Extracellular and cellular mechanisms sustaining metal tolerance in ectomycorrhizal fungi

Authors

  • Marc Bellion,

    1. IFR 110, UMR 1136 INRA/UHP Interactions Arbres Micro-organismes, Université Henri Poincaré– Nancy I, Faculté des Sciences et Techniques, Vandoeuvre-les-Nancy Cedex, France
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  • Mikaël Courbot,

    1. IFR 110, UMR 1136 INRA/UHP Interactions Arbres Micro-organismes, Université Henri Poincaré– Nancy I, Faculté des Sciences et Techniques, Vandoeuvre-les-Nancy Cedex, France
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  • Christophe Jacob,

    1. IFR 110, UMR 1136 INRA/UHP Interactions Arbres Micro-organismes, Université Henri Poincaré– Nancy I, Faculté des Sciences et Techniques, Vandoeuvre-les-Nancy Cedex, France
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  • Damien Blaudez,

    1. IFR 110, UMR 1136 INRA/UHP Interactions Arbres Micro-organismes, Université Henri Poincaré– Nancy I, Faculté des Sciences et Techniques, Vandoeuvre-les-Nancy Cedex, France
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  • Michel Chalot

    1. IFR 110, UMR 1136 INRA/UHP Interactions Arbres Micro-organismes, Université Henri Poincaré– Nancy I, Faculté des Sciences et Techniques, Vandoeuvre-les-Nancy Cedex, France
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  • Editor: Richard Staples

  • Present address: Christophe Jacob, IFR 111, UMR 7567 CNRS/UHP Maturation des ARN et Enzymologie Moléculaire, Université Henri Poincaré– Nancy I, Faculté des Sciences et Techniques BP239, F54506 Vandoeuvre-les-Nancy Cedex, France.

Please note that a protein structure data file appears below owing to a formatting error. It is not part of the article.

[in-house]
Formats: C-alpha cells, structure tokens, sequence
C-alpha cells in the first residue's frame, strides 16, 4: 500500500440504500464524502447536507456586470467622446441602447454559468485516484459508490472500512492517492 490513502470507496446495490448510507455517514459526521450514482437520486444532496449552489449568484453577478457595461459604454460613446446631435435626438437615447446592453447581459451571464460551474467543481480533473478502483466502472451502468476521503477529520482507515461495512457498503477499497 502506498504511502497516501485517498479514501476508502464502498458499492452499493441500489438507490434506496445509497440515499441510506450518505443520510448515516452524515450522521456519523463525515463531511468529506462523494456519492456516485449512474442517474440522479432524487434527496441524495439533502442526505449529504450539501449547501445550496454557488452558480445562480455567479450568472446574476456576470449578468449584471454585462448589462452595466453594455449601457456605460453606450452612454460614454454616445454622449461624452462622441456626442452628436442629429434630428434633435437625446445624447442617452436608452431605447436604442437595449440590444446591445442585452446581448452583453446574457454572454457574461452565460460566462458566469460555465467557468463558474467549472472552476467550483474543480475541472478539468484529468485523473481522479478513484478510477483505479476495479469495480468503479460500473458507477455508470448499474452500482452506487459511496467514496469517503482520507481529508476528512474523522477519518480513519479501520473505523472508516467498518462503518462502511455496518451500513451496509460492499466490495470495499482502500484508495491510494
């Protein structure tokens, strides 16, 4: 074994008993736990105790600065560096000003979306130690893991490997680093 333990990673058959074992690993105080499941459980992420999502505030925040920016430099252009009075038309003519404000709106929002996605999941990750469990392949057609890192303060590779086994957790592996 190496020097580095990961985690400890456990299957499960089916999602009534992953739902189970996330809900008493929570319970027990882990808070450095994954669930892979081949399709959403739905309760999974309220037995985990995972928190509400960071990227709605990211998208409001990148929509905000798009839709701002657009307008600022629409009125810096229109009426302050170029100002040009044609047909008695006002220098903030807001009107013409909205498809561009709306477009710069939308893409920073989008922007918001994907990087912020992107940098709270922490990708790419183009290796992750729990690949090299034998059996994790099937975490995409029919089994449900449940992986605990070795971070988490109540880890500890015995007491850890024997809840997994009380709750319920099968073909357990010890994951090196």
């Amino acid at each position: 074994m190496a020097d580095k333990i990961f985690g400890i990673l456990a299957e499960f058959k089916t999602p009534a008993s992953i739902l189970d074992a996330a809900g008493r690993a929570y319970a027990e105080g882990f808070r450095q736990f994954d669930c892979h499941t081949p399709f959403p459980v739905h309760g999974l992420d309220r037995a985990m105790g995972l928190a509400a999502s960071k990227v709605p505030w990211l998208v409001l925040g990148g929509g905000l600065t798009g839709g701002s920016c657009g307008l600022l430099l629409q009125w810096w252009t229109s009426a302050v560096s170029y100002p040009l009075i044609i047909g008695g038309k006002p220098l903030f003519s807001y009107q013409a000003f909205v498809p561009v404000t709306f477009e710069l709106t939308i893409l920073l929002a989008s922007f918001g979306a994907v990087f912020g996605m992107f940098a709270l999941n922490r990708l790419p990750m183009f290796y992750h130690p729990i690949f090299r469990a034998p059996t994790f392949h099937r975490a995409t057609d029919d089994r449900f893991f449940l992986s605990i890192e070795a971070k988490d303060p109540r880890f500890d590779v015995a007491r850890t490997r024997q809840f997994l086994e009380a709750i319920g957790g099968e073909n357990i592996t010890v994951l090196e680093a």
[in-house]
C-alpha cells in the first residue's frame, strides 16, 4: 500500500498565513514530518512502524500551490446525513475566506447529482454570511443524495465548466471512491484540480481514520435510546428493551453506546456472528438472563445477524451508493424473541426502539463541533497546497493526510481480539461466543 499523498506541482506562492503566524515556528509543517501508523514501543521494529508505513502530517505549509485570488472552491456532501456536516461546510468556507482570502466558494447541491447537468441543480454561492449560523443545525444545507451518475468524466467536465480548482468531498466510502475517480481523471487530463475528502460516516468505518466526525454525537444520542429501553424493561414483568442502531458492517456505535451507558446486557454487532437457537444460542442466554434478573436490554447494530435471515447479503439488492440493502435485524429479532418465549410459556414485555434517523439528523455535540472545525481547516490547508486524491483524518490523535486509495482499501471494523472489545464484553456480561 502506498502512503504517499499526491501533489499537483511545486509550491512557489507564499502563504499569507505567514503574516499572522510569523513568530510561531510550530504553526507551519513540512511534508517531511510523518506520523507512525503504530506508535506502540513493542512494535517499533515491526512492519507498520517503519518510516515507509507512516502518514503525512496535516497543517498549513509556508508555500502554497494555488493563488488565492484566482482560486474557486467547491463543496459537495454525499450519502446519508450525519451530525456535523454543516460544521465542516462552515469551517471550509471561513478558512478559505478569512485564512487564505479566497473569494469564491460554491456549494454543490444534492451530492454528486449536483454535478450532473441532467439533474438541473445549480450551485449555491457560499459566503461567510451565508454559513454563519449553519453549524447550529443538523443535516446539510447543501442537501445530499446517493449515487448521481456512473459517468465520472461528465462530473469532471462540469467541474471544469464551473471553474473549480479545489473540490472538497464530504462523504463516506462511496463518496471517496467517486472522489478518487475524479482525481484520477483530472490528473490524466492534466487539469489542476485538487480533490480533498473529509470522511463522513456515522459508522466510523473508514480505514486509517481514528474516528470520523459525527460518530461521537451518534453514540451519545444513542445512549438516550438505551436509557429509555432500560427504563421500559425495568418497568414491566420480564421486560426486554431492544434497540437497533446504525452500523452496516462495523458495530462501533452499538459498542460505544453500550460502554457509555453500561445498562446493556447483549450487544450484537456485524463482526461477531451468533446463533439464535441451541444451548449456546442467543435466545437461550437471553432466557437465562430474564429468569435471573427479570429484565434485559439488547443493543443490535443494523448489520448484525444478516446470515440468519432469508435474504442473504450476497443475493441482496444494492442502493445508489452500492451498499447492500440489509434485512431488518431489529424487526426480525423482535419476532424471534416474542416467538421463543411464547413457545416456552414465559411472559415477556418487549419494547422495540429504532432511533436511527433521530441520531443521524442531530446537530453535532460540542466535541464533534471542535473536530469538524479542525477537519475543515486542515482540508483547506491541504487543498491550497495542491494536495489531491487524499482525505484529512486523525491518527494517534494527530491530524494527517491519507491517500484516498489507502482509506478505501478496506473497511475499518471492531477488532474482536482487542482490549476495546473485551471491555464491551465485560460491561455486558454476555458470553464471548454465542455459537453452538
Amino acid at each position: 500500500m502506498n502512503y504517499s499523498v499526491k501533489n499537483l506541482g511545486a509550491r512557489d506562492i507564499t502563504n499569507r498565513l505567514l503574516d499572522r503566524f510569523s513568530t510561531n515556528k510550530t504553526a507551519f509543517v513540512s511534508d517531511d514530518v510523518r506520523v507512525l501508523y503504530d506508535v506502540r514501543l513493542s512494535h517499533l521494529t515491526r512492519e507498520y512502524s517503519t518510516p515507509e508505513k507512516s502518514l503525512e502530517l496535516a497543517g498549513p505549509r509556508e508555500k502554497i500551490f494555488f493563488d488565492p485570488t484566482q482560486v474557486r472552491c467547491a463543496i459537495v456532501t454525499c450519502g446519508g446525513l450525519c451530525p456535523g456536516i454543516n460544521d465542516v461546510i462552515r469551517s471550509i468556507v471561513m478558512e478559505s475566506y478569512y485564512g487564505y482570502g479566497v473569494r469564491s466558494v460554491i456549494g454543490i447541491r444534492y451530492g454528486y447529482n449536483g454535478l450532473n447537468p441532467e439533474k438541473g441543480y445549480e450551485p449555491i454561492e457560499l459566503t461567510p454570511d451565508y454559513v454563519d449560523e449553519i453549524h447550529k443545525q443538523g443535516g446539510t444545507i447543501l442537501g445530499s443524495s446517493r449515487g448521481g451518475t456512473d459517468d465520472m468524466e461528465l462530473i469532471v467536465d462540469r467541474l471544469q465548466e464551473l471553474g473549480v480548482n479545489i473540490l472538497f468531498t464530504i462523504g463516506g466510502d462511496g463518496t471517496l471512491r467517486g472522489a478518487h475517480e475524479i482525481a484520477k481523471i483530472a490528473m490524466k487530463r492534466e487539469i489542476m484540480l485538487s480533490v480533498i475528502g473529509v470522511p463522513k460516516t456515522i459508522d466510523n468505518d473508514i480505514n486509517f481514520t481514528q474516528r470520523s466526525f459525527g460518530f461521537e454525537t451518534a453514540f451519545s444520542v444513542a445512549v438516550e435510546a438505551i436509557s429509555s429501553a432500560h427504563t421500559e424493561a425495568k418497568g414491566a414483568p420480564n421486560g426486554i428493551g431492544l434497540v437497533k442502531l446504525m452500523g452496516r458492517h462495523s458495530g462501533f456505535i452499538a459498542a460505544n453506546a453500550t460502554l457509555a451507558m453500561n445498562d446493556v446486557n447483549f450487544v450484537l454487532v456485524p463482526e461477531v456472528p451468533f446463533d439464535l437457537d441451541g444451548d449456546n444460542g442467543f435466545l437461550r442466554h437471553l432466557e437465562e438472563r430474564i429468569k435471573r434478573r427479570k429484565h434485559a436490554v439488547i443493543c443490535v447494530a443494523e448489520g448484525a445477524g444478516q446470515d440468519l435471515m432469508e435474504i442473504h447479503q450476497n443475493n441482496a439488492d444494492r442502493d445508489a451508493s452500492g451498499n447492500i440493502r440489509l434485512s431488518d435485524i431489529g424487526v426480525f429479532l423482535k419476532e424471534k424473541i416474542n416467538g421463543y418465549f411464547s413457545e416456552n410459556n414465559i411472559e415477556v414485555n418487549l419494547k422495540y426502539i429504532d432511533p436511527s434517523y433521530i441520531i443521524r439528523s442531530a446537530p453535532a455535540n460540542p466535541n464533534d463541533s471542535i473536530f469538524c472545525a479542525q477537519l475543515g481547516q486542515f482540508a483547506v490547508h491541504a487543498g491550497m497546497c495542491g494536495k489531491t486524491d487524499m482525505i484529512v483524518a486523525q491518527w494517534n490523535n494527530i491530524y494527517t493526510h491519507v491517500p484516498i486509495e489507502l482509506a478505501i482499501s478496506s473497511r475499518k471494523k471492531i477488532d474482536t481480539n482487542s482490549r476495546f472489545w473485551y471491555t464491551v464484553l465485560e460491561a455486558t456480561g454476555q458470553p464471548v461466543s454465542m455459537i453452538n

Correspondence: Michel Chalot, Université Henri Poincaré– Nancy I, UMR INRA 1136 Interactions Arbres Micro-organismes, BP 239, 54506 Vandoeuvre-les-Nancy Cedex, France. Tel.: +33 3 83 68 42 38; fax: +33 3 83 68 42 92; e-mail: michel.chalot@scbiol.uhp-nancy.fr

Abstract

This review focuses on recent evidence that identifies potential extracellular and cellular mechanisms that may be involved in the tolerance of ectomycorrhizal fungi to excess metals in their environment. It appears likely that mechanisms described in the nonmycorrhizal fungal species are used in the ectomycorrhizal fungi as well. These include mechanisms that reduce uptake of metals into the cytosol by extracellular chelation through extruded ligands and binding onto cell-wall components. Intracellular chelation of metals in the cytosol by a range of ligands (glutathione, metallothioneins), or increased efflux from the cytosol out of the cell or into sequestering compartments are also key mechanisms conferring tolerance. Free-radical scavenging capacities through the activity of superoxide dismutase or production of glutathione add another line of defence against the toxic effect of metals.

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